Reaction to the dissolving of Mars Hill Church called for by its elders two weeks after the resignation of its founding pastor, Mark Driscoll, has been varied, including high praise for the controversial pastor's impact on the lives of people who attended his church, a letter of repentance to two former pastors signed by 18 former elders, and fond memories of an edgy congregation meeting in the Seattle area and taking on the world around them.
"Eleven years ago, I walked into a dimly lit former warehouse with crazy art hung up everywhere, tattooed and pierced guys and girls handing out pamphlets, hard rock reverberating through the dark-painted walls, and a short, kinda thick guy up on stage yelling at everyone," wrote Seth MacGillivray, a former long-time member and deacon at Mars Hill, in a post on his Facebook page Friday evening.
"The place was called Mars Hill Church. I was a new Christian, and had a view of most Jesus-followers as a cross between Ned Flanders and high school girls who listened to DC Talk. Here was something new: an ultra-orthodox view of the bible combined with a liberal view of the world," he continued. more >>
The Seattle-based megachurch Mars Hill, once led by pastor Mark Driscoll, has begun the process of dissolving, and its 13 regional congregations have been asked to either go independent, merge with another church, or disband entirely, announced Dave Bruskas, the church's teaching pastor while in transition, at noon on Friday.
Although Driscoll was not mentioned in the "Local Mission, Local Churches" blogpost on the church's website released as a letter to Mars Hill by Bruskas, the normally outspoken pastor resigned on Oct. 14 from the multi-city megachurch he and his wife helped found 18 years ago after a series of calls were made for him to step down from ministry due to his admitted "divisive" leadership style.
In the letter, Bruskas writes that the elders recognize that the "reorganization plan is a significant and complex undertaking on many fronts; however, our goal is to have the process completed by January 1, 2015." more >>
NEW YORK — The founder of New Life Fellowship Church in Queens, New York, pastor Pete Scazzaro said he knew that an 80-hour work week with no rest was one of the issues holding his church back, in the past, from experiencing change for the better.
At this year's Movement Day leadership conference held last week in New York City, one of the tracks, hosted by Scazzaor, addressed the issue of burnout and focused on helping pastors find healthy rhythms to sustain church planting.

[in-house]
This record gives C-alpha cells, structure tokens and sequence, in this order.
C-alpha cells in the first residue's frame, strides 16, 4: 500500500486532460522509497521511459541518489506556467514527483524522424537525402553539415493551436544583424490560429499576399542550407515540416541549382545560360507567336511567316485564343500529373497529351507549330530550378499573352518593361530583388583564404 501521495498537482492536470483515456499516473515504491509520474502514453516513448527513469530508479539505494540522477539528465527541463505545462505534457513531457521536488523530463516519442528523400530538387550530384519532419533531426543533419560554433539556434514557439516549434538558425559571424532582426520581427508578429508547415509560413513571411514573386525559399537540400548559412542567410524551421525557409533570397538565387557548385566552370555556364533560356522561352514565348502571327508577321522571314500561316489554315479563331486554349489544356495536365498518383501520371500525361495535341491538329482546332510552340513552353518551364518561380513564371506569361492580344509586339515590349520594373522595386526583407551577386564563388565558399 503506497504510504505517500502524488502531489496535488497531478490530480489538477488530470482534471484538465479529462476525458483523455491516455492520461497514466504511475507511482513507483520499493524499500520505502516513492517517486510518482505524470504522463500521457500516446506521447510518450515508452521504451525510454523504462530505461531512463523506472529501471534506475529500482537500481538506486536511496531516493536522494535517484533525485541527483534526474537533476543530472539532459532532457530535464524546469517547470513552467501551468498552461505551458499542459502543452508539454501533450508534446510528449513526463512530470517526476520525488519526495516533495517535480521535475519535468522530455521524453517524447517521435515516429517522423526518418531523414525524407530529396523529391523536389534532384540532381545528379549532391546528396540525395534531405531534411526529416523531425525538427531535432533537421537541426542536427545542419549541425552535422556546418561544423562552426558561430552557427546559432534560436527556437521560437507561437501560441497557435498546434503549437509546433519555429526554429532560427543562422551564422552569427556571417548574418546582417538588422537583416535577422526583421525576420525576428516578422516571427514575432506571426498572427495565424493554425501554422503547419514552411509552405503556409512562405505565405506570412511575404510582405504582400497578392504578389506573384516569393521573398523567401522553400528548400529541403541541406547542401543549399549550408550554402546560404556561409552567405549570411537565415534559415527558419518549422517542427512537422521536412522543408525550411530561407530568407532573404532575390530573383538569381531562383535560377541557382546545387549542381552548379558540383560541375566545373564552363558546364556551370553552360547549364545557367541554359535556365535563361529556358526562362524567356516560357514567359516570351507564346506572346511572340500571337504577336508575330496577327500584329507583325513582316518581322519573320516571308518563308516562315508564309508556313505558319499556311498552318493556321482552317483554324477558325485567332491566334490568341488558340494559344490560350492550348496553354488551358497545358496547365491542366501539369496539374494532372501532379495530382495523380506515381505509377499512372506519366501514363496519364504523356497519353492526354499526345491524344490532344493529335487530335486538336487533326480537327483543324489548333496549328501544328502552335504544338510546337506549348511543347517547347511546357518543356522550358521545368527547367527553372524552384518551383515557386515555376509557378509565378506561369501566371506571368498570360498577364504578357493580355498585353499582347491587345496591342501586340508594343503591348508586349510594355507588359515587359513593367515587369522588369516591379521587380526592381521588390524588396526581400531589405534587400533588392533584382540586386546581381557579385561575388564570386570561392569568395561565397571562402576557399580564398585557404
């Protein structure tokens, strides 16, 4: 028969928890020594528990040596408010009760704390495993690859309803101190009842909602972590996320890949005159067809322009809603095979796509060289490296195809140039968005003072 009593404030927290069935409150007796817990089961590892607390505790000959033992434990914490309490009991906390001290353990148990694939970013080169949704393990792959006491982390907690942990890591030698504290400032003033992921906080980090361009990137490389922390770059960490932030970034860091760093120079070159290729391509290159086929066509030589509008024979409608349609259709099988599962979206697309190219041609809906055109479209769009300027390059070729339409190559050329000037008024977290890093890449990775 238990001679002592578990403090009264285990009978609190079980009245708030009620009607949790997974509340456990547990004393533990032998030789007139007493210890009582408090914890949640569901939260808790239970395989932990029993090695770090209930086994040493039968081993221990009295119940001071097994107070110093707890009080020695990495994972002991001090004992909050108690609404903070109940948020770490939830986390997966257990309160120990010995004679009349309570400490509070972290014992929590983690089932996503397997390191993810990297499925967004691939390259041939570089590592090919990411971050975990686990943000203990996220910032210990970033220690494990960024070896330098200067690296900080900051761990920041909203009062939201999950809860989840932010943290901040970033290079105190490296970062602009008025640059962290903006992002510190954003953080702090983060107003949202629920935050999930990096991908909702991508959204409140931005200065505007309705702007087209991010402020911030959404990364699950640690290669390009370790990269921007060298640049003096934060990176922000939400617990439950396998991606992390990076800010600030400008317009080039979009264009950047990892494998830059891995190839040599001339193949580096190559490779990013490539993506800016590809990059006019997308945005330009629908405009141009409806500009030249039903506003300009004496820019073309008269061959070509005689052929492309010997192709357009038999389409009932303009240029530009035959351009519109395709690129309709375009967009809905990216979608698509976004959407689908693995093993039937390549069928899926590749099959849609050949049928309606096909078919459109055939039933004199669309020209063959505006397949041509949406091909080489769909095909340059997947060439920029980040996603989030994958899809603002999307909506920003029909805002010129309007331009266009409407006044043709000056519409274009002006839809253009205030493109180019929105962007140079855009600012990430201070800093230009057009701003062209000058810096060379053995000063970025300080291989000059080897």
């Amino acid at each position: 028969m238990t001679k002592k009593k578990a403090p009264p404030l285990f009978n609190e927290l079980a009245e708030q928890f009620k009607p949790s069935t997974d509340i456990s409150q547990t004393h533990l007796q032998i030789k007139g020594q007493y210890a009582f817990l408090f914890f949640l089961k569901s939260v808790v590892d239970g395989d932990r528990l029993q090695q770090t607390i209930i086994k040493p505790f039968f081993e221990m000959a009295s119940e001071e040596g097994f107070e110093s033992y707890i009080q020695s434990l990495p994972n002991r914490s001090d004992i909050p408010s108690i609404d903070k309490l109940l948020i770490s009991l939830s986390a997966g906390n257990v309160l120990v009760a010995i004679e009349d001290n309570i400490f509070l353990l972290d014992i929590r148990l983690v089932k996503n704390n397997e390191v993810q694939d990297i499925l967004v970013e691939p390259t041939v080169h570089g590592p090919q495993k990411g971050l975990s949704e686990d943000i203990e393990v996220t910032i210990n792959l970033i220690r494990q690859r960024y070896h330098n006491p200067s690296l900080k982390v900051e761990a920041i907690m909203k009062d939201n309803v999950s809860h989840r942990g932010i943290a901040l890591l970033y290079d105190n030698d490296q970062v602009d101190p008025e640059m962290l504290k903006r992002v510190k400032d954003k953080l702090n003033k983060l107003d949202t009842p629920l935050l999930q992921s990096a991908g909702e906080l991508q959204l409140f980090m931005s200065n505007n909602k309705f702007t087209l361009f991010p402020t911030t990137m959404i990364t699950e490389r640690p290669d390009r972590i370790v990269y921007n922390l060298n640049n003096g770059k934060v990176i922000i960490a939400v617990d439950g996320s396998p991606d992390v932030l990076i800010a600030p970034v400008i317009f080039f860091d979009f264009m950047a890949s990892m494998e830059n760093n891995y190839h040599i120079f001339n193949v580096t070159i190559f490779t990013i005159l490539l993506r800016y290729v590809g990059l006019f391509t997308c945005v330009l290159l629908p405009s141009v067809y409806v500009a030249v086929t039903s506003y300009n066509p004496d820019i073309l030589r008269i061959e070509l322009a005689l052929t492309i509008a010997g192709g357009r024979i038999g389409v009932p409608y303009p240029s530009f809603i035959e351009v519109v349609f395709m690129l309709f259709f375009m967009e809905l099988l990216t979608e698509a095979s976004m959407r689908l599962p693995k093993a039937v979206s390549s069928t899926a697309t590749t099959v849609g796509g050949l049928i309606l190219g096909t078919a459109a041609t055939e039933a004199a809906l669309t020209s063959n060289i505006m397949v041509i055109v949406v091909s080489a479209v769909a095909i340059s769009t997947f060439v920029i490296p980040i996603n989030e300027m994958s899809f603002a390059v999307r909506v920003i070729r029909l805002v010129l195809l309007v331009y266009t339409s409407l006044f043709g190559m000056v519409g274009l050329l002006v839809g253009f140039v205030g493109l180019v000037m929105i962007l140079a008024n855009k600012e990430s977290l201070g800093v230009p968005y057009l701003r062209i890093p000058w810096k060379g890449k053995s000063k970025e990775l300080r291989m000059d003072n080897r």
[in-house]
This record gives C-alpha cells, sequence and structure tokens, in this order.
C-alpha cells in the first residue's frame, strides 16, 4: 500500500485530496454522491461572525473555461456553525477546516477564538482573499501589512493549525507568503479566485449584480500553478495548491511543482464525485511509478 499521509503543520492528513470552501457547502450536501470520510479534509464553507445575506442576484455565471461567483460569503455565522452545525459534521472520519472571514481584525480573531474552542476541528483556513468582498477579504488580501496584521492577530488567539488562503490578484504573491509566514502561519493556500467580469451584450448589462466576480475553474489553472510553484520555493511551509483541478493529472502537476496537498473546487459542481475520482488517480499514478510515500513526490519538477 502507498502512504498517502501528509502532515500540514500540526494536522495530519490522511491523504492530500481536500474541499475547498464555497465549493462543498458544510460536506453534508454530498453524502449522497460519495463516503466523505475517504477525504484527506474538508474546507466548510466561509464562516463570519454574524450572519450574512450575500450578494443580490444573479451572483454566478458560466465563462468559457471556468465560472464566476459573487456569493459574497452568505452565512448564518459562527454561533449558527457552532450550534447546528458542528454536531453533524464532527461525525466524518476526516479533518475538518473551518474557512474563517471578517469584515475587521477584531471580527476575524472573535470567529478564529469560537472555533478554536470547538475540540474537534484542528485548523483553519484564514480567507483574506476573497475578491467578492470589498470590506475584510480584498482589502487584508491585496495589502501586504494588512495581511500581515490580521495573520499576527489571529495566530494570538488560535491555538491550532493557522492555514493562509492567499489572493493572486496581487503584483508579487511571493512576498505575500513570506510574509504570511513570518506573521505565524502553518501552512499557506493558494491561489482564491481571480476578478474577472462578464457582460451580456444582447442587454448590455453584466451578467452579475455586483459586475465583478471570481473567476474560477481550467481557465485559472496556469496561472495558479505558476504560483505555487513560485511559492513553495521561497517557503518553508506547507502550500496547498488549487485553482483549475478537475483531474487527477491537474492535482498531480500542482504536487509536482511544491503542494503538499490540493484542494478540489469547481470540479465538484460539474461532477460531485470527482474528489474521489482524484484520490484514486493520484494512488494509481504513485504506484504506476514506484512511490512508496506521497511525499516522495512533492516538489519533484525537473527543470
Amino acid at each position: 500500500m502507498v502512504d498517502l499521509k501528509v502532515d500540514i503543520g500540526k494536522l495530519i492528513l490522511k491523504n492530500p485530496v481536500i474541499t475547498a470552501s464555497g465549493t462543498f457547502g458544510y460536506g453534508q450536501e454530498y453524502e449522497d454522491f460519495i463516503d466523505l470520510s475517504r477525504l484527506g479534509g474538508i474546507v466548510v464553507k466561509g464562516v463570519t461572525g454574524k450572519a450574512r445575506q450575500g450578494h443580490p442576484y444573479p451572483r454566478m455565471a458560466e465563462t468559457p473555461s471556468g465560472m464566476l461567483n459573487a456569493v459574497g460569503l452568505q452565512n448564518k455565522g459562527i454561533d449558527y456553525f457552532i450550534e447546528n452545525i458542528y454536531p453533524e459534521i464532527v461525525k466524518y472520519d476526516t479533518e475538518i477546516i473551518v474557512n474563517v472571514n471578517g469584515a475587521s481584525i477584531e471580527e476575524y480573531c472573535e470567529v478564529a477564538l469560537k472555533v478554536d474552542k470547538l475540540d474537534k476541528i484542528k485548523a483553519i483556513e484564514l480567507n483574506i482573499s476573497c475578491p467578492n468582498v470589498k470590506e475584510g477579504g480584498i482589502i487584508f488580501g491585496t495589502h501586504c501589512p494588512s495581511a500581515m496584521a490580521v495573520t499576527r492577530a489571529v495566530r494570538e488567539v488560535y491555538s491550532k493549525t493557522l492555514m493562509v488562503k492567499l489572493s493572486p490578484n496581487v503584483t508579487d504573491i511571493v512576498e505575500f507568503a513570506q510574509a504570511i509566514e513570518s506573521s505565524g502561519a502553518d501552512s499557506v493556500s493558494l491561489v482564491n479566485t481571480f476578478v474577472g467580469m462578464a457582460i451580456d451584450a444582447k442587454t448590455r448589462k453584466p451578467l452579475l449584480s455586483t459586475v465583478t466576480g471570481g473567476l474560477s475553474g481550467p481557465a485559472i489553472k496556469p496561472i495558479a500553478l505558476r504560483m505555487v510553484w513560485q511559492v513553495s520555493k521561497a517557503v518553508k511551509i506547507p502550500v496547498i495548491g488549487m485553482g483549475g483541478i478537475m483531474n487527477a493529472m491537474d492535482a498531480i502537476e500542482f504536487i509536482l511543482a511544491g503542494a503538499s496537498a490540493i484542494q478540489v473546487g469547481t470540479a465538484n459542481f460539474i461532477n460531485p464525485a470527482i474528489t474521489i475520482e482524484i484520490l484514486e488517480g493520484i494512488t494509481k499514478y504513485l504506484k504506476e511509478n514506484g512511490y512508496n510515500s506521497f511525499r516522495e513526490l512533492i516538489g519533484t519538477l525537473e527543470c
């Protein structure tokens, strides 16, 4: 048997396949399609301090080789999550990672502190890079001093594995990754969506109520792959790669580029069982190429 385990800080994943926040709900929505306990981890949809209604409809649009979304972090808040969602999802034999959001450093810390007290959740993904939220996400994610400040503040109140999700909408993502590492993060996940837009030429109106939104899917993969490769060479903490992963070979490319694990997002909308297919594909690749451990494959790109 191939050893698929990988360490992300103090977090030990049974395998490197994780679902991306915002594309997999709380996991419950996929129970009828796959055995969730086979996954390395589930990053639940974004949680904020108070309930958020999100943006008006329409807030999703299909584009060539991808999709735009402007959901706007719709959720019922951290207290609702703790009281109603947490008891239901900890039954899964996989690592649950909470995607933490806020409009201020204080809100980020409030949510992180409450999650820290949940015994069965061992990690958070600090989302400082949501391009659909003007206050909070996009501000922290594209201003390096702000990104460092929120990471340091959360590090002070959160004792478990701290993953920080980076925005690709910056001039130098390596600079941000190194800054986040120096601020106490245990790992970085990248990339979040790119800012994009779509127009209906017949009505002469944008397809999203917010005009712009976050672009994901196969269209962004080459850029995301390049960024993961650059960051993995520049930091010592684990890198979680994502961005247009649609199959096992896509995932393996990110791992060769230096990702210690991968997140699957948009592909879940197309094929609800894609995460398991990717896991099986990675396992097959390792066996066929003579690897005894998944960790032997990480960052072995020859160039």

"I've yet to meet a pastor whose life is balanced, rhythmic, whole, centered, anchored who is not practicing Sabbath," said Scazzaro to those in attendance for the Track. "I'm talking about globally." more >>
NEW YORK – Pastors and Christian leaders should be unashamed to call out a city for its sin while at the same time working towards peace, said Tim Keller, the lead pastor at Redeemer Presbyterian Church in New York City, at the Christian leadership conference called Movement Day.
"We're supposed to be concerned about the peace of the city," said Keller to the crowd. He pointed out that every dimension of a city's existence, including economic and social peace, can only truly be brought by a leader who knows the Word of God.
"Jesus is looking at a city about to kill him and he's calling out their sin," said Keller. In the same way, he encouraged local pastors and leaders attendending the annual event in New York City held at the Marriot Marquis hotel on Thursday to call out the city's sin without gloating or boasting. more >>
In order to last in ministry, church planters need to adhere by certain guidelines that change the mold of how they build their church structure, said Pastor Rick Warren during the Exponential West conference this past week.
Warren addressed conference goers to utilize his experience as a leader in ministry of over 40 years. He told church planters that about half of them were not going to make it, according to statistics, unless they started doing something radical.
"You must be very careful how you build. Some build with gold, silver, precious stones even wood, hay and straw but the day will come when fire will reveal the quality of your work and if what you build survives, you will receive a reward," Warren said on Thursday of the three-day conference. more >>
Pastor Craig Groeschel discussed the importance of moving from a self-reliant style of leadership to one of being empowered by the Holy Spirit during the Exponential West conference at Saddleback Church in Lake Forest, California, on Wednesday.
Groeschel's message focused on his experience as pastor of Life Church, a multi-campus congregation in Oklahoma, and the trials he had to endure before realizing that the Holy Spirit needed to work in his life before he could lead a church.
"Church planters have a choice to be self reliant or spirit empowered ... Sometimes we try to lead out of our own ability but we forget about the power, the presence and the voice of God," Groeschel said. more >>